Protagonist vs Antagonist: Creating a Compelling Narrative

Protagonist vs Antagonist


Storytelling has different layers.

There is the theme, settings, underlying lessons & much more.

2 distinct features are the protagonist & the antagonist.


It’s easy to get caught up on a surface level understanding of storytelling.

The truth is that many of us are suffering from the “once upon a time mindset.”


‘Lol what’s that?

That’s when we think stories need to start with once upon a time.

That’s a limited understanding of storytelling.


By building nuance, we have a more dynamic understanding of how to create a protagonist & an antagonist.

These are 2 central figures in great stories.


Who is The Protagonist?


The protagonist is the main character with who the audience resonates with.

In order to get the resonation to happen, the audience needs to see themselves in the protagonist.


Now here’s where the tricky part comes…

Your protagonist will never be able to 100% resonate with everyone.


I know people who hate Simba from Lion King.

‘Really?? How can you possibly hate Simba?’

Because for them, they just didn’t resonate with the character.


Therefore, as the author, we should aim to build a specified mindset regarding the protagonist rather than a general mindset.

Rather than trying to appeal to everyone, just aim to appeal to that one person.


Now the question is, if you wanted your protagonist to appeal to ATLEAST one person, what is needed?

To answer this question, ask yourself which protagonists have resonated with you?

Which stories stuck…


Normally, the protagonists who resonated with us are the ones who took us on a journey.

The most simple way to take a human on a journey is to go thru the ups & downs.


If you just give the audience the ups, then the protagonist is difficult to relate with.

If you just give the audience the downs, then the story lacks a lesson.


Thru the blend of an up & down dynamic, a compelling protagonist is born.


Who is the Antagonist?


The antagonist is often defined as a nemesis who holds the protagonist back in some way.

I like this definition.

But I don’t love it.


‘Why don’t you love it?’

Because it feels like an antagonist always needs to be a person.

While in reality, that’s not always the case.


Some antagonists are born thru the protagonists, themselves.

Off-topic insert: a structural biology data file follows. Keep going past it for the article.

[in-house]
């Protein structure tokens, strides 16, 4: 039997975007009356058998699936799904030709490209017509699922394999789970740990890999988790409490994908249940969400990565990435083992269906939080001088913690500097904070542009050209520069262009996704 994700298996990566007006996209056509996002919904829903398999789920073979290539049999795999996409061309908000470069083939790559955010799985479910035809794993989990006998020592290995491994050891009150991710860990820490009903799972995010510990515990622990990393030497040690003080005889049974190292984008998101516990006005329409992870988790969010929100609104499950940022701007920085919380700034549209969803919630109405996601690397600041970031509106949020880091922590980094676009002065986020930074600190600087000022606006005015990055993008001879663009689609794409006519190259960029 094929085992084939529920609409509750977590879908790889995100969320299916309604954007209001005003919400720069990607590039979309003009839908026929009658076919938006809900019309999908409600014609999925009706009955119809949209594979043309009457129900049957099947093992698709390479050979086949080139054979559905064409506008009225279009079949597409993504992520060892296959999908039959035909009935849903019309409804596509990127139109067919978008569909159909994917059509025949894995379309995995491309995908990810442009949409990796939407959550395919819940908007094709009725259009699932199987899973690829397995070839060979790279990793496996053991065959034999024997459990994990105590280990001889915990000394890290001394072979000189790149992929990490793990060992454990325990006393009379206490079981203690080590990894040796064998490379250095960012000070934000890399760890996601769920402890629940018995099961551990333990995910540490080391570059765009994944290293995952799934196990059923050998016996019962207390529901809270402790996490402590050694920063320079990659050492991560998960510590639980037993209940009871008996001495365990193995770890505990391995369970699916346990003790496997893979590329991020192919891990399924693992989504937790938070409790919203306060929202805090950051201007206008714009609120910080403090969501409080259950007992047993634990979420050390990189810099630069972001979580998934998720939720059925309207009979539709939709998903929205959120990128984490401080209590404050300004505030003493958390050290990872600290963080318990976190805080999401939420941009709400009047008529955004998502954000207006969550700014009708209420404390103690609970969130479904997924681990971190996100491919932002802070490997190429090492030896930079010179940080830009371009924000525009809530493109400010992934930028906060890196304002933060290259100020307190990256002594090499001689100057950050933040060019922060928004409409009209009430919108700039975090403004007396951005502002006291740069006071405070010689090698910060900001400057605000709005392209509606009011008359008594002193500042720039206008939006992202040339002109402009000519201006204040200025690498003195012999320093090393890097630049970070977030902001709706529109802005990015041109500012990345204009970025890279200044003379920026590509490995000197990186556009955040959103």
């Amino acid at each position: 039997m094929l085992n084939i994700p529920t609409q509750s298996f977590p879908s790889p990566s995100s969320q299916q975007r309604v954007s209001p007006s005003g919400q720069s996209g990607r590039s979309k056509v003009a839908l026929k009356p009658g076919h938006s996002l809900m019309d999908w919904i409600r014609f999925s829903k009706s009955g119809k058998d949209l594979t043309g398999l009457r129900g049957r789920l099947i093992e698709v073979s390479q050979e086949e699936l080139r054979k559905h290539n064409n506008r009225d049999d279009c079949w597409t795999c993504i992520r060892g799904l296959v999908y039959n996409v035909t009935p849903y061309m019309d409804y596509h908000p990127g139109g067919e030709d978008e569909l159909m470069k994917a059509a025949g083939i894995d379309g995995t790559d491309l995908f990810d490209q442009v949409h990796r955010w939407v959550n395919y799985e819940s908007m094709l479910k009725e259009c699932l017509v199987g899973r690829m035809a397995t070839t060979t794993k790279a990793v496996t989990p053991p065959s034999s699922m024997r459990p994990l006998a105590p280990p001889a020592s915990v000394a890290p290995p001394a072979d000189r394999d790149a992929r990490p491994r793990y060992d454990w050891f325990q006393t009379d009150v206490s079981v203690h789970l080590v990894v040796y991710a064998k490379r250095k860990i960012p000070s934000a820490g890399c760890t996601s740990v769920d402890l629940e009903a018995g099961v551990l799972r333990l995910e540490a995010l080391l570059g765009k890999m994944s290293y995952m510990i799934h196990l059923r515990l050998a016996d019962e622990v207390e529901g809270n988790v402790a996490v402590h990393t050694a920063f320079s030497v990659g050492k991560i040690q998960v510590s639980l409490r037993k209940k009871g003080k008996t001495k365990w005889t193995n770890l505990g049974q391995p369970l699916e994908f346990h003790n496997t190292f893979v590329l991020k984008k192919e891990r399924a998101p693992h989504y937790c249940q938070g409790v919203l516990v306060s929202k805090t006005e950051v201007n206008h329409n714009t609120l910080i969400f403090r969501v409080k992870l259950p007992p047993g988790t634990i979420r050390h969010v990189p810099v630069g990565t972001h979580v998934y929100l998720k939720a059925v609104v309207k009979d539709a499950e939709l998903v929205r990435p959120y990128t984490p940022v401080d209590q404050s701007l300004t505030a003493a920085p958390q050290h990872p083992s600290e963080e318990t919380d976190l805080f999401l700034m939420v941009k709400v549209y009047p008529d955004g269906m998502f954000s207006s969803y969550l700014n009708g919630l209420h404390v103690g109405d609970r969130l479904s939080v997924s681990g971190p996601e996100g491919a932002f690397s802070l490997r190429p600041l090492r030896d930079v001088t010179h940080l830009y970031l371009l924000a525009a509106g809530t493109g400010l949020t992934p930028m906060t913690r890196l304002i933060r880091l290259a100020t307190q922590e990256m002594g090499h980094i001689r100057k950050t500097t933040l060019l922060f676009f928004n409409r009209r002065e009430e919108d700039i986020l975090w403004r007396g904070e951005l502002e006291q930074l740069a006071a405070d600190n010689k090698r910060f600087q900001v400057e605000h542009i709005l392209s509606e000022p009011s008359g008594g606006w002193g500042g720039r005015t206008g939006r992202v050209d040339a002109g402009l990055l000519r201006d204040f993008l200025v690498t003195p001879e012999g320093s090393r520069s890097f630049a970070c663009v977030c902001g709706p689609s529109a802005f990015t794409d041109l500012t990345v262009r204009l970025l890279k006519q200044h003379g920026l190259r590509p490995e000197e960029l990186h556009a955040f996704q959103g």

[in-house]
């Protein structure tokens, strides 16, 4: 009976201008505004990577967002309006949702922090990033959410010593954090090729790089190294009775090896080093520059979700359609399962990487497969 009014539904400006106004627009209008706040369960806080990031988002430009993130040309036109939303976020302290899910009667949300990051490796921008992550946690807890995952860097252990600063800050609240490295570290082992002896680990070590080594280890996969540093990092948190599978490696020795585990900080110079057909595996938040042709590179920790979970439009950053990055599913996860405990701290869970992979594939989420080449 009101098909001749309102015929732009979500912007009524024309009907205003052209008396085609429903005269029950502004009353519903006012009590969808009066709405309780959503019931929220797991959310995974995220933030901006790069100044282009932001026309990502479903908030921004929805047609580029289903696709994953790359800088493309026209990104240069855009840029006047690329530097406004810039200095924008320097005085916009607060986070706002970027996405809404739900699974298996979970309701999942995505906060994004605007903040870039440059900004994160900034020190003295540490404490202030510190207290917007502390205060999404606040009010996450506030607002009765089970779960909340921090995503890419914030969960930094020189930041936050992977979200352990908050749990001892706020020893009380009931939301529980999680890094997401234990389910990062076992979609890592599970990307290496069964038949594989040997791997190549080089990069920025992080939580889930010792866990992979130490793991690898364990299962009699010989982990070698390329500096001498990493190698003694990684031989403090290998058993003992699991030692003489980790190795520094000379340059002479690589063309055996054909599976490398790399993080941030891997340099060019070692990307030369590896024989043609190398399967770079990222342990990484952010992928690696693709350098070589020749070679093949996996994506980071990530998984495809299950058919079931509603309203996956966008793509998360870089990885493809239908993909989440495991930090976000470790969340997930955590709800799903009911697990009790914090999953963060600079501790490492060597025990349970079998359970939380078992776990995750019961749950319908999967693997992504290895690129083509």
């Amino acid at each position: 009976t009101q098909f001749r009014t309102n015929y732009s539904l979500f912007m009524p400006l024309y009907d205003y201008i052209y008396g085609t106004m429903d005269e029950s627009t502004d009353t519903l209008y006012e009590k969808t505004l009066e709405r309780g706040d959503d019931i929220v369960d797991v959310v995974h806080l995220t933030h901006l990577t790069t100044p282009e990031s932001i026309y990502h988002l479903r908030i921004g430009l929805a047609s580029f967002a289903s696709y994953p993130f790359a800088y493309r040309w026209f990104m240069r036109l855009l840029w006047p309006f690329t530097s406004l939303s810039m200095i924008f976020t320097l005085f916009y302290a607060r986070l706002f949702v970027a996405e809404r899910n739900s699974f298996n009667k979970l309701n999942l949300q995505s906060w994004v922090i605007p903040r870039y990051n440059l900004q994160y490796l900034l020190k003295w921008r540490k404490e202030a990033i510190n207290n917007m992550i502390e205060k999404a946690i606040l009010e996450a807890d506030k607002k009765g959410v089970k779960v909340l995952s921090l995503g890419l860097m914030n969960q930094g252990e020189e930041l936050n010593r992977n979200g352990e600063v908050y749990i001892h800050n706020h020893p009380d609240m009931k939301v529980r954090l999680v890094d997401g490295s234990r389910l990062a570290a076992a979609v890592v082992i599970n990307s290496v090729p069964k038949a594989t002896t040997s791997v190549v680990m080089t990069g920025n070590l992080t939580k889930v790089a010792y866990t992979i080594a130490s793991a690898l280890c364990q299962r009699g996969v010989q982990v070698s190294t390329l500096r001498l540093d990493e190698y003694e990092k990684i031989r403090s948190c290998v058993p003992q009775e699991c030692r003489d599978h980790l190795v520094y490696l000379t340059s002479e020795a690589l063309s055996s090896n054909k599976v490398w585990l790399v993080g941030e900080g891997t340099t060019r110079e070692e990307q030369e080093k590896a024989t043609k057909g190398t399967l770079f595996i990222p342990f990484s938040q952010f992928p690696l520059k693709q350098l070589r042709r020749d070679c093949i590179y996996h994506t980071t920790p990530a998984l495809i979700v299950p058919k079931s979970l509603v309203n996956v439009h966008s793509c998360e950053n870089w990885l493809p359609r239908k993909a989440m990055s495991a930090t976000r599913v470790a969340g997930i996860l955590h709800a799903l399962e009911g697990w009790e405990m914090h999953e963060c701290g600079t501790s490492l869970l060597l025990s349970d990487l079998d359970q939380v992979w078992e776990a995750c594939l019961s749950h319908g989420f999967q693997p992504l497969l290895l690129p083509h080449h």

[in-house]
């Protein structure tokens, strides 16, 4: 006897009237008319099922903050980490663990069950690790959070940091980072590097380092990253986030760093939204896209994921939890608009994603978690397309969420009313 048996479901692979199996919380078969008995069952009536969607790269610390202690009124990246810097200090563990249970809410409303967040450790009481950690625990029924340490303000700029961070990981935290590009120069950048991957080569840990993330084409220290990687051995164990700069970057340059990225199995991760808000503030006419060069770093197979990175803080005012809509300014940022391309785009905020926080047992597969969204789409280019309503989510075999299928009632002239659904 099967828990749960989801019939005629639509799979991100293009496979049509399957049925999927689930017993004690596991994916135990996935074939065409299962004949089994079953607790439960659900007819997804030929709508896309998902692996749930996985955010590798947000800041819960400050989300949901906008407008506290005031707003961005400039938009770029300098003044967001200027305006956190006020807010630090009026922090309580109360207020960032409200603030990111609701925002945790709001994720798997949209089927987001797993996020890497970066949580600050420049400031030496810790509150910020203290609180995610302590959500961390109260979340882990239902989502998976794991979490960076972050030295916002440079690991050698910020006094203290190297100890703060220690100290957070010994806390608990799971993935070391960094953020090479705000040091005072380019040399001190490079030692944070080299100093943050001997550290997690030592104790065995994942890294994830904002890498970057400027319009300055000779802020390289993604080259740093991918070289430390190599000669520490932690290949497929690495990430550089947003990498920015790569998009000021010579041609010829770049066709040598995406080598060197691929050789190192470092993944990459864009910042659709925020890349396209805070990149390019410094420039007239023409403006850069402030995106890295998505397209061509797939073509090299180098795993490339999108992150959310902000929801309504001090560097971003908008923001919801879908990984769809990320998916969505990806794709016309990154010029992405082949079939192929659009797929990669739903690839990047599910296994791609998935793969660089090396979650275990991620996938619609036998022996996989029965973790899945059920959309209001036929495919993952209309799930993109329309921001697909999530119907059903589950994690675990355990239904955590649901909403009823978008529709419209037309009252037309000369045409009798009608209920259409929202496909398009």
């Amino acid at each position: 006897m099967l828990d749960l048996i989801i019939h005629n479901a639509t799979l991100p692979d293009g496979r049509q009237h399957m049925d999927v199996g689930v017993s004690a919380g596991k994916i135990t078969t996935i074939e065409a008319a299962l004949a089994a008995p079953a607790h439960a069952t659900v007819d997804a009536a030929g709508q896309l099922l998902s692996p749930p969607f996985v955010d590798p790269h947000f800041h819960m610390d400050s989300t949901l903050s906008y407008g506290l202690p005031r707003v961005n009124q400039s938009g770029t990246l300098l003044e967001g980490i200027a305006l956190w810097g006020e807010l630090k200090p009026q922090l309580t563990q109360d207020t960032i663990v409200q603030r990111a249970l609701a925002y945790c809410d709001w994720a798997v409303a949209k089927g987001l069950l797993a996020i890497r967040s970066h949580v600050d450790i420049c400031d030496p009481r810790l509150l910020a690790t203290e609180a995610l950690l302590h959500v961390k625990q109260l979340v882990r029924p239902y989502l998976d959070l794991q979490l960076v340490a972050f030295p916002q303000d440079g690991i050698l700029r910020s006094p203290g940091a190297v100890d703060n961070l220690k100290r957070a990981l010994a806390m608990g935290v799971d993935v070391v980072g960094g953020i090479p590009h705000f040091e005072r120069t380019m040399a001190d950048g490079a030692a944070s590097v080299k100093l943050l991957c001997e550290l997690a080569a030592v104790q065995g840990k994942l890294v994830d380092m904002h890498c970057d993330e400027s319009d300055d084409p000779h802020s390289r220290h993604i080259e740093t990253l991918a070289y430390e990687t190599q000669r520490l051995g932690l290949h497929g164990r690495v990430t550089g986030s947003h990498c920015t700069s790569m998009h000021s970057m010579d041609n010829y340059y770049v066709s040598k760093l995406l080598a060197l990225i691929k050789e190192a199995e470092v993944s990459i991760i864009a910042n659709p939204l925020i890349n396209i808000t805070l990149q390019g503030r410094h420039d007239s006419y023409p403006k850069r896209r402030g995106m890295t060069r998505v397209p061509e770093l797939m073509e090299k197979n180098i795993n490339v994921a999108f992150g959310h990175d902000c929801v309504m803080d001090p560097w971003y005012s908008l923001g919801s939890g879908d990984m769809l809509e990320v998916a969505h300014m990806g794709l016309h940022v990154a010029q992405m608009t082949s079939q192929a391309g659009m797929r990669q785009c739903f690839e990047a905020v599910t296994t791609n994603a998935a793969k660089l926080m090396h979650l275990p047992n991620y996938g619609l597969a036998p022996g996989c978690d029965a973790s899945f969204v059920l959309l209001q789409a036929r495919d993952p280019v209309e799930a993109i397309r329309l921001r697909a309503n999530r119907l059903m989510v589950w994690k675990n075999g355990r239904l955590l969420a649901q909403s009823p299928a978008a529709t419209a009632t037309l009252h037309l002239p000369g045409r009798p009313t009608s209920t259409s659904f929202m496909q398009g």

Example: a protagonist who doesn’t have many enemies outside. They seem like a lovable figure. However, internally, the protagonist sees things. Envisions the worst. Hate’s life.


In this case, the antagonist is the protagonist’s mind.

Simply understanding that the antagonist can be a human, a mental condition, a terrifying storm, etc…

Allows us to open our PARADIGM of what an antagonist really is.


One of the best ways to build a compelling antagonist for a story is to analyze tension from your own life.

Any time tension is there, where you feel inhibited in terms of making a move, there is an antagonist.


It can be the loudmouth co-worker who you know talks shit behind your back, the limiting beliefs of choking a free throw when the game is on the line, the intense fear of dogs… who knows.


Those are all antagonists.

It can be a person or something much more.


How a Protagonist Relates to the Antagonist


Having a rough understanding of the protagonist & a rough understanding of the antagonist allows the story to naturally present itself.


Most stories come down to:

  • Character
  • Conflict
  • Lesson


When breaking down this formula, we see that we have the 2 variables already.

Character is the protagonist & maybe an antagonist who is presented in character form.

The conflict is the setback created by the antagonist.


When we break it down into such elementary terms, the whole game starts to make more sense.

Stories are able to unlock deeper truths of life.